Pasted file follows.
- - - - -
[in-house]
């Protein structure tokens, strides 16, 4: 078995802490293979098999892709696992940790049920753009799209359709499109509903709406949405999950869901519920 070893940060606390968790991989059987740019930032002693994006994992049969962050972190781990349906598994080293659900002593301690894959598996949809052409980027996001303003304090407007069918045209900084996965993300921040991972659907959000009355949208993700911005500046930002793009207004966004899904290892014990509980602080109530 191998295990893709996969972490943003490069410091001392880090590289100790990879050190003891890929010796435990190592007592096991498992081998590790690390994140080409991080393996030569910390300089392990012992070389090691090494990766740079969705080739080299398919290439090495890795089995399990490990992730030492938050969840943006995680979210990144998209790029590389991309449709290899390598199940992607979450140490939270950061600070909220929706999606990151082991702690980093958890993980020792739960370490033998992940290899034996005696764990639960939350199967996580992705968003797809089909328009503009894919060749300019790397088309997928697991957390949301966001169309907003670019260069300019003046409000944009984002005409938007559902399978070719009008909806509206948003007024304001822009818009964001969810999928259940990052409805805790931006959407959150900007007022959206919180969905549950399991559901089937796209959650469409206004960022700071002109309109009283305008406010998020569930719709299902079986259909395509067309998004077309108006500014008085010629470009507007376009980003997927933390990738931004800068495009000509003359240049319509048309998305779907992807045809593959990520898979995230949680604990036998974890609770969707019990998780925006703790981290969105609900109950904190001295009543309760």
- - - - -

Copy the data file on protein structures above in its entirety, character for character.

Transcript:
[in-house]
């Protein structure tokens, strides 16, 4: 078995802490293979098999892709696992940790049920753009799209359709499109509903709406949405999950869901519920 070893940060606390968790991989059987740019930032002693994006994992049969962050972190781990349906598994080293659900002593301690894959598996949809052409980027996001303003304090407007069918045209900084996965993300921040991972659907959000009355949208993700911005500046930002793009207004966004899904290892014990509980602080109530 191998295990893709996969972490943003490069410091001392880090590289100790990879050190003891890929010796435990190592007592096991498992081998590790690390994140080409991080393996030569910390300089392990012992070389090691090494990766740079969705080739080299398919290439090495890795089995399990490990992730030492938050969840943006995680979210990144998209790029590389991309449709290899390598199940992607979450140490939270950061600070909220929706999606990151082991702690980093958890993980020792739960370490033998992940290899034996005696764990639960939350199967996580992705968003797809089909328009503009894919060749300019790397088309997928697991957390949301966001169309907003670019260069300019003046409000944009984002005409938007559902399978070719009008909806509206948003007024304001822009818009964001969810999928259940990052409805805790931006959407959150900007007022959206919180969905549950399991559901089937796209959650469409206004960022700071002109309109009283305008406010998020569930719709299902079986259909395509067309998004077309108006500014008085010629470009507007376009980003997927933390990738931004800068495009000509003359240049319509048309998305779907992807045809593959990520898979995230949680604990036998974890609770969707019990998780925006703790981290969105609900109950904190001295009543309760």